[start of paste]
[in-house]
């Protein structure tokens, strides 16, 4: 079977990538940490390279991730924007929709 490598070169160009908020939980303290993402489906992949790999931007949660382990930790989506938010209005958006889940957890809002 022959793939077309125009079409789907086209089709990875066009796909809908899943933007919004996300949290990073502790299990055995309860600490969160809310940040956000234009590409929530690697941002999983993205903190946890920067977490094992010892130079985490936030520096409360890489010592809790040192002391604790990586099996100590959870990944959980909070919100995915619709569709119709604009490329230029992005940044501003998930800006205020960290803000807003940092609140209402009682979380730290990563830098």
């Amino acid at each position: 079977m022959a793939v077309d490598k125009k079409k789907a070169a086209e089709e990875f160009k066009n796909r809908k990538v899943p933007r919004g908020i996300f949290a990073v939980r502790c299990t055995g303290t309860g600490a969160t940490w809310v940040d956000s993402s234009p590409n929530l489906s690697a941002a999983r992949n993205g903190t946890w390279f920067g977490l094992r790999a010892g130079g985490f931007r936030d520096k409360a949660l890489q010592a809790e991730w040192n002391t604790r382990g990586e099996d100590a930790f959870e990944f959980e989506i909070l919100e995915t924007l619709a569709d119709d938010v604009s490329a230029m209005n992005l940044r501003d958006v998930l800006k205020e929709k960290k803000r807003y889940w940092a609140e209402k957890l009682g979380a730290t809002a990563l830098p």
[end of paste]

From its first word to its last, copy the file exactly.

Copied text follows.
[in-house]
């Protein structure tokens, strides 16, 4: 079977990538940490390279991730924007929709 490598070169160009908020939980303290993402489906992949790999931007949660382990930790989506938010209005958006889940957890809002 022959793939077309125009079409789907086209089709990875066009796909809908899943933007919004996300949290990073502790299990055995309860600490969160809310940040956000234009590409929530690697941002999983993205903190946890920067977490094992010892130079985490936030520096409360890489010592809790040192002391604790990586099996100590959870990944959980909070919100995915619709569709119709604009490329230029992005940044501003998930800006205020960290803000807003940092609140209402009682979380730290990563830098």
């Amino acid at each position: 079977m022959a793939v077309d490598k125009k079409k789907a070169a086209e089709e990875f160009k066009n796909r809908k990538v899943p933007r919004g908020i996300f949290a990073v939980r502790c299990t055995g303290t309860g600490a969160t940490w809310v940040d956000s993402s234009p590409n929530l489906s690697a941002a999983r992949n993205g903190t946890w390279f920067g977490l094992r790999a010892g130079g985490f931007r936030d520096k409360a949660l890489q010592a809790e991730w040192n002391t604790r382990g990586e099996d100590a930790f959870e990944f959980e989506i909070l919100e995915t924007l619709a569709d119709d938010v604009s490329a230029m209005n992005l940044r501003d958006v998930l800006k205020e929709k960290k803000r807003y889940w940092a609140e209402k957890l009682g979380a730290t809002a990563l830098p």